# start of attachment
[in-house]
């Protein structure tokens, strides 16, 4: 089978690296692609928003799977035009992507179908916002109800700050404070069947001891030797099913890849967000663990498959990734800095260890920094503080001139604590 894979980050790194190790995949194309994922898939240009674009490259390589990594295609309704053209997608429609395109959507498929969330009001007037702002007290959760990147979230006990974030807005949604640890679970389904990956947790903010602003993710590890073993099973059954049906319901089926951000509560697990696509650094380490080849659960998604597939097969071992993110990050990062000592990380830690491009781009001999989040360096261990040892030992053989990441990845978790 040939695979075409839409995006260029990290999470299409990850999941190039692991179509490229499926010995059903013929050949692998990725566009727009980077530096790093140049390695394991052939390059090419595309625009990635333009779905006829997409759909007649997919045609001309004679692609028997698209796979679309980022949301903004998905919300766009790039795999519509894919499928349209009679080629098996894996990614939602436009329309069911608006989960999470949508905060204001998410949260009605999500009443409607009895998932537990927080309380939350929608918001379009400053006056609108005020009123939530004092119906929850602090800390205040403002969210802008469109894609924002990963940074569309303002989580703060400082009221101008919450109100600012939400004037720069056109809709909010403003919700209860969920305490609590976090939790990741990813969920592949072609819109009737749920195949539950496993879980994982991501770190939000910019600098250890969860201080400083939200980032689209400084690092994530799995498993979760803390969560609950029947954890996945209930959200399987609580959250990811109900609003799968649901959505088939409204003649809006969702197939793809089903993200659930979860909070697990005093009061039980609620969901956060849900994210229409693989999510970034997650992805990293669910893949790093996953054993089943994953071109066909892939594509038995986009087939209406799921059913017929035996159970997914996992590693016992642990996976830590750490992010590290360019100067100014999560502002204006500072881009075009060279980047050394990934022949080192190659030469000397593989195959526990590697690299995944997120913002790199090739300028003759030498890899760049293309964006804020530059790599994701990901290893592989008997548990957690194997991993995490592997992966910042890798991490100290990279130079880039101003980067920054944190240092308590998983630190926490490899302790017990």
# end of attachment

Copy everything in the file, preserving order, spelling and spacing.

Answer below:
[in-house]
């Protein structure tokens, strides 16, 4: 089978690296692609928003799977035009992507179908916002109800700050404070069947001891030797099913890849967000663990498959990734800095260890920094503080001139604590 894979980050790194190790995949194309994922898939240009674009490259390589990594295609309704053209997608429609395109959507498929969330009001007037702002007290959760990147979230006990974030807005949604640890679970389904990956947790903010602003993710590890073993099973059954049906319901089926951000509560697990696509650094380490080849659960998604597939097969071992993110990050990062000592990380830690491009781009001999989040360096261990040892030992053989990441990845978790 040939695979075409839409995006260029990290999470299409990850999941190039692991179509490229499926010995059903013929050949692998990725566009727009980077530096790093140049390695394991052939390059090419595309625009990635333009779905006829997409759909007649997919045609001309004679692609028997698209796979679309980022949301903004998905919300766009790039795999519509894919499928349209009679080629098996894996990614939602436009329309069911608006989960999470949508905060204001998410949260009605999500009443409607009895998932537990927080309380939350929608918001379009400053006056609108005020009123939530004092119906929850602090800390205040403002969210802008469109894609924002990963940074569309303002989580703060400082009221101008919450109100600012939400004037720069056109809709909010403003919700209860969920305490609590976090939790990741990813969920592949072609819109009737749920195949539950496993879980994982991501770190939000910019600098250890969860201080400083939200980032689209400084690092994530799995498993979760803390969560609950029947954890996945209930959200399987609580959250990811109900609003799968649901959505088939409204003649809006969702197939793809089903993200659930979860909070697990005093009061039980609620969901956060849900994210229409693989999510970034997650992805990293669910893949790093996953054993089943994953071109066909892939594509038995986009087939209406799921059913017929035996159970997914996992590693016992642990996976830590750490992010590290360019100067100014999560502002204006500072881009075009060279980047050394990934022949080192190659030469000397593989195959526990590697690299995944997120913002790199090739300028003759030498890899760049293309964006804020530059790599994701990901290893592989008997548990957690194997991993995490592997992966910042890798991490100290990279130079880039101003980067920054944190240092308590998983630190926490490899302790017990």